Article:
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African Union and U.N. fear that Burundi conflict could destabilize the region

Hundreds gather for the funeral procession of Emmanuel Ndere Yimana, an opposition supporter assassinated July 21, 2015, in Bujumbura, Burundi. (AP Photo/Jerome Delay)

The weekend assassination of Burundi’s former military chief Jean Bikomagu and the killing of the president’s security adviser Lieutenant General Adolphe Nshimirimana earlier this month drew warnings from the head of the African Union that the already fragile situation in Burundi could worsen and hurt neighboring countries.

“This despicable act, and multiple other acts of violence recorded in recent months, illustrates yet again the gravity of the situation in Burundi – and the real risk of seeing a further deterioration with catastrophic consequences both for the country itself, and for the whole region,” said African Union Chairwoman Nkosazana Dlamini-Zuma in a statement.

She urged a peaceful resolution to the discord in the country. Just a few days earlier, the U.N. shared similar concerns and also called on all sides to come to an agreement and restore peace.

“We urge all sides to resume dialogue before the situation spirals completely out of control. Burundi has been slipping closer to the edge with every high-profile attack and killing, and we call on leaders on all sides to take concrete steps to renounce the use of violence and to resolve differences peacefully,” said Ravina Shamdasani, spokeswoman for the U.N. high commissioner for human rights, on Friday.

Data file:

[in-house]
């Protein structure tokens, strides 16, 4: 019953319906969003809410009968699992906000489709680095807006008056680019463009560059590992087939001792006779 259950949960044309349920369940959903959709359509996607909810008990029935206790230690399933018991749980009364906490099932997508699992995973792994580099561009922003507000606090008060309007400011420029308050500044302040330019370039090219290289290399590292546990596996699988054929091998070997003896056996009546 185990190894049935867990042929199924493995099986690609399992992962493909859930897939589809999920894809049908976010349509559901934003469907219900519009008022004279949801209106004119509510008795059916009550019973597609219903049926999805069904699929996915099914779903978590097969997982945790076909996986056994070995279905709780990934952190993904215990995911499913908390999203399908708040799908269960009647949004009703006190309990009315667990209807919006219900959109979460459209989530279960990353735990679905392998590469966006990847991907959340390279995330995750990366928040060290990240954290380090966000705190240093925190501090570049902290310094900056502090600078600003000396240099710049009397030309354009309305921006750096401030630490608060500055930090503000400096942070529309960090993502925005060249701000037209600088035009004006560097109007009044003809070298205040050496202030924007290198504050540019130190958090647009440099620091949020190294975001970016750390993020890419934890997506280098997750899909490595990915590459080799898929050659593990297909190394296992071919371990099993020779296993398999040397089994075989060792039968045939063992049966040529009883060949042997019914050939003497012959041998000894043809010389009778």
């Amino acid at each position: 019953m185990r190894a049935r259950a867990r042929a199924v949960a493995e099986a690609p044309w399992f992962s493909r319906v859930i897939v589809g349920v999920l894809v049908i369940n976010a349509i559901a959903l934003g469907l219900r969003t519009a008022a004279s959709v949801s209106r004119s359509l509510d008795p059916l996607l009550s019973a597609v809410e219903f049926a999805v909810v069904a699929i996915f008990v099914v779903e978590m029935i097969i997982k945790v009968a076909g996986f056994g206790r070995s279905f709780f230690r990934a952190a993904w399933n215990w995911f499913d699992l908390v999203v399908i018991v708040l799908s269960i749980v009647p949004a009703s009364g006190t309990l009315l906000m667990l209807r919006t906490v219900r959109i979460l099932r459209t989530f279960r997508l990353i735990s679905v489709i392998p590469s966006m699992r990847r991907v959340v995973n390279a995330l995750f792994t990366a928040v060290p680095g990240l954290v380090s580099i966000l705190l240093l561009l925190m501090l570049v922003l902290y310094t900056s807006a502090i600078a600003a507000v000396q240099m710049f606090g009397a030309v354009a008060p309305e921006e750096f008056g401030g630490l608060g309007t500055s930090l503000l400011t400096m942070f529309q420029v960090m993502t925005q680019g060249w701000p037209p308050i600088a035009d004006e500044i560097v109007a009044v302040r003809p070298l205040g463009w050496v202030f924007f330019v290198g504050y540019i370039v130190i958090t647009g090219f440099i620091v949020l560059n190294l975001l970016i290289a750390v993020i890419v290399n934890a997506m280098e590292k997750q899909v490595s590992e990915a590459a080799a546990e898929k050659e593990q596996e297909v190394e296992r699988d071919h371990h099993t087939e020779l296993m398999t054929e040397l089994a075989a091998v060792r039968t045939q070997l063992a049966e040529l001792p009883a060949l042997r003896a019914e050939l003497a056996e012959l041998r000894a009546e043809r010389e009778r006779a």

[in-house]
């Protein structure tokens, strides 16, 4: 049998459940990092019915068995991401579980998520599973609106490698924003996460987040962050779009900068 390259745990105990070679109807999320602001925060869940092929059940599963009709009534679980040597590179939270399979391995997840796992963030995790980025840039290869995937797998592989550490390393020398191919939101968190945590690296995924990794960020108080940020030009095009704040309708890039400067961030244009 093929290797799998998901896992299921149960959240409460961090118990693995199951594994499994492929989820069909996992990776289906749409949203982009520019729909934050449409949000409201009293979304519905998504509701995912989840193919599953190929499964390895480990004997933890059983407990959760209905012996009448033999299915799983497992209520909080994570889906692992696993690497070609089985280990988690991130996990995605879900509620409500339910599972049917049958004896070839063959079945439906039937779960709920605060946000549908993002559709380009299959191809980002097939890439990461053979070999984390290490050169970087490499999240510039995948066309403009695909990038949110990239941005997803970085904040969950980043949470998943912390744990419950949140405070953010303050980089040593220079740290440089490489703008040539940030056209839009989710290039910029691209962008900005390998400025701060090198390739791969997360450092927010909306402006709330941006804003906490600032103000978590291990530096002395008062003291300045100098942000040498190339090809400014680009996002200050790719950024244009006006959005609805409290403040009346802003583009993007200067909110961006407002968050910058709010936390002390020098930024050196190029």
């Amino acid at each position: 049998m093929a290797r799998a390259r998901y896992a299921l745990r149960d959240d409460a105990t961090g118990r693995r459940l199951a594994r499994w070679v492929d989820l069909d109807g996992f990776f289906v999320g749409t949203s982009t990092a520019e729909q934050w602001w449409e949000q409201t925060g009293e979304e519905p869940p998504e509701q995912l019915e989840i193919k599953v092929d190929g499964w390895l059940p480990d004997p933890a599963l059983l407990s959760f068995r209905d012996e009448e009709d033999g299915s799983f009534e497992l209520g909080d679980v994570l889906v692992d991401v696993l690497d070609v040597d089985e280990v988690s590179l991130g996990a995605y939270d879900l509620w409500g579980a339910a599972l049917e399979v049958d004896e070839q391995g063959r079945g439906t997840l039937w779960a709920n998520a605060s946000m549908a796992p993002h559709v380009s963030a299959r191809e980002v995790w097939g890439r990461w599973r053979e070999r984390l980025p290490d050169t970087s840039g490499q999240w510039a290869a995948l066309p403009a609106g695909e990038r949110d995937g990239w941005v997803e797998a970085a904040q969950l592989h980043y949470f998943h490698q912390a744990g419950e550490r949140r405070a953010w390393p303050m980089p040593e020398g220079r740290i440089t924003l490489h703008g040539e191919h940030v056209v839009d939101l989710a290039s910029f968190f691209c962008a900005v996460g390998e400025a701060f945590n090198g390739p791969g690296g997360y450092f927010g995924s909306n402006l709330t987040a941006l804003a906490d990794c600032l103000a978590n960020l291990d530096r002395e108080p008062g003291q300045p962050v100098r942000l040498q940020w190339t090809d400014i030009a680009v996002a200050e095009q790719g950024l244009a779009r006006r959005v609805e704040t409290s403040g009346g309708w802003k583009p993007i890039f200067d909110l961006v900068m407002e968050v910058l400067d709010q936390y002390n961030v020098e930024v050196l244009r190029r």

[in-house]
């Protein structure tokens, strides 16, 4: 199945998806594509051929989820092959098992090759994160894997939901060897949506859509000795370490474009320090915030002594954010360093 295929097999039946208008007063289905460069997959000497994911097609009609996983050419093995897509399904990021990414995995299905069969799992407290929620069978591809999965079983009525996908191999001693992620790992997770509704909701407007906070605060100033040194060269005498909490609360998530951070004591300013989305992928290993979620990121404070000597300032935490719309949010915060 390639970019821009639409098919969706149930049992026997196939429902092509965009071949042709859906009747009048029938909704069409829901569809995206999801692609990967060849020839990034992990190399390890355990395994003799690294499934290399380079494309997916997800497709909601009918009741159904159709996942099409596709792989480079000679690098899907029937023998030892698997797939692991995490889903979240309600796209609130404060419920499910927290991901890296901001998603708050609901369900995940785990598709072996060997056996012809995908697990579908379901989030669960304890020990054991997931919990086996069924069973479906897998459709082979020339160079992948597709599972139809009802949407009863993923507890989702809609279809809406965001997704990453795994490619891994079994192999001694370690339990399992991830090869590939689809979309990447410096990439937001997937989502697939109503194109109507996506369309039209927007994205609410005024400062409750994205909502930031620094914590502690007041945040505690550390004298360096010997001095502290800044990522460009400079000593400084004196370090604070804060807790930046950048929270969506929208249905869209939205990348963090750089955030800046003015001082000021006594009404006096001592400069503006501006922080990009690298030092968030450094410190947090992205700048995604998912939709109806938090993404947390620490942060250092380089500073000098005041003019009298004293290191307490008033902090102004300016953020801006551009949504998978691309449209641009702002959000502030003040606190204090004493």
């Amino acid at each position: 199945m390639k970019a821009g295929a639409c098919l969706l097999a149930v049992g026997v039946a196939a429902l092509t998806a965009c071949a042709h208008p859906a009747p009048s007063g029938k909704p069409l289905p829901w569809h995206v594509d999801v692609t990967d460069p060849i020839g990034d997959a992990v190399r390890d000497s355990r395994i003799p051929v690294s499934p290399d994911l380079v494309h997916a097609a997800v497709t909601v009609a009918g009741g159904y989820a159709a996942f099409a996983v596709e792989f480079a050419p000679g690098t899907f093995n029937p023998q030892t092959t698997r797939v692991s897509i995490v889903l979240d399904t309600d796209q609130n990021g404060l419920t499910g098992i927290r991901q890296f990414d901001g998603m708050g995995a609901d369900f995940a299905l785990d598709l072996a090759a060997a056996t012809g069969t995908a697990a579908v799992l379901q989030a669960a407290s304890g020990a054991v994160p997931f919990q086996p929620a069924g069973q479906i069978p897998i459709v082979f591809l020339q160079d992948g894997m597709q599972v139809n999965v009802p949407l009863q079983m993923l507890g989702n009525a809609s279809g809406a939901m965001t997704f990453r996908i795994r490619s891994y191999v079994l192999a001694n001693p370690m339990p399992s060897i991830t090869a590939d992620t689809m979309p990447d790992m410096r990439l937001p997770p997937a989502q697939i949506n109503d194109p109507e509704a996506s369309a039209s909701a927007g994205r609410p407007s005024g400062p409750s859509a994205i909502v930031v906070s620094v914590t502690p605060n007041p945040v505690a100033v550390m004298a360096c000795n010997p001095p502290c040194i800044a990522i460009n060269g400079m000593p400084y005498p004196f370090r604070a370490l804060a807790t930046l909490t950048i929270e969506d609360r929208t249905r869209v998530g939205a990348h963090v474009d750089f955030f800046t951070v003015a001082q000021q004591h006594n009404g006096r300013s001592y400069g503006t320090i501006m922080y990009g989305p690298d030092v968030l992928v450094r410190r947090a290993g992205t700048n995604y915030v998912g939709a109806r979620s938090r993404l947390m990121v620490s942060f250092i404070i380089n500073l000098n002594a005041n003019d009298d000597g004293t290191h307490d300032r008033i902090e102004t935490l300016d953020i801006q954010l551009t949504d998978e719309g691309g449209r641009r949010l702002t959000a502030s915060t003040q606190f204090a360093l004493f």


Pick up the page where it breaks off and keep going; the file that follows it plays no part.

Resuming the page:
Burundi endured a brutal 13-year civil war. It ended with the signing of the Arusha accord and a new constitution. For 10 years Burundi stood as a model for reconciliation, but that was thrown into turmoil when President Pierre Nkurunziza announced his bid for what opponents say is an unconstitutional third term.

Since April, nearly 100 people have been killed and more than 600 arrested. A failed bid to overthrow Nkurunziza by members of the military made matters worse. With order restored, Nkurunziza proceeded to win a disputed re-election.

The country continues to teeter on the brink. An open letter from academics in the United States, Africa and elsewhere warned U.S. Secretary of State John Kerry of the potential consequences of inaction. That was two months ago. Since then, attacks on political officials from both sides of the conflict are on the rise.

Ugandan President Yoweri Museveni is leading the mediation effort for Burundi. Meanwhile, central and east Africa are experiencing turmoil spilling over from conflicts in the Central African Republic, Somalia and South Sudan. Further instability is felt in the Democratic Republic of the Congo and Sudan. Dlamini-Zuma worries that if the situation in Burundi continues to deteriorate that it could cause greater harm in the already fragile region.


About Author

Tom Murphy

Tom Murphy is a New Hampshire-based reporter for Humanosphere. Before joining Humanosphere, Tom founded and edited the aid blog A View From the Cave. His work has appeared in Foreign Policy, the Huffington Post, the Guardian, GlobalPost and Christian Science Monitor. He tweets at @viewfromthecave. Contact him at tmurphy[at]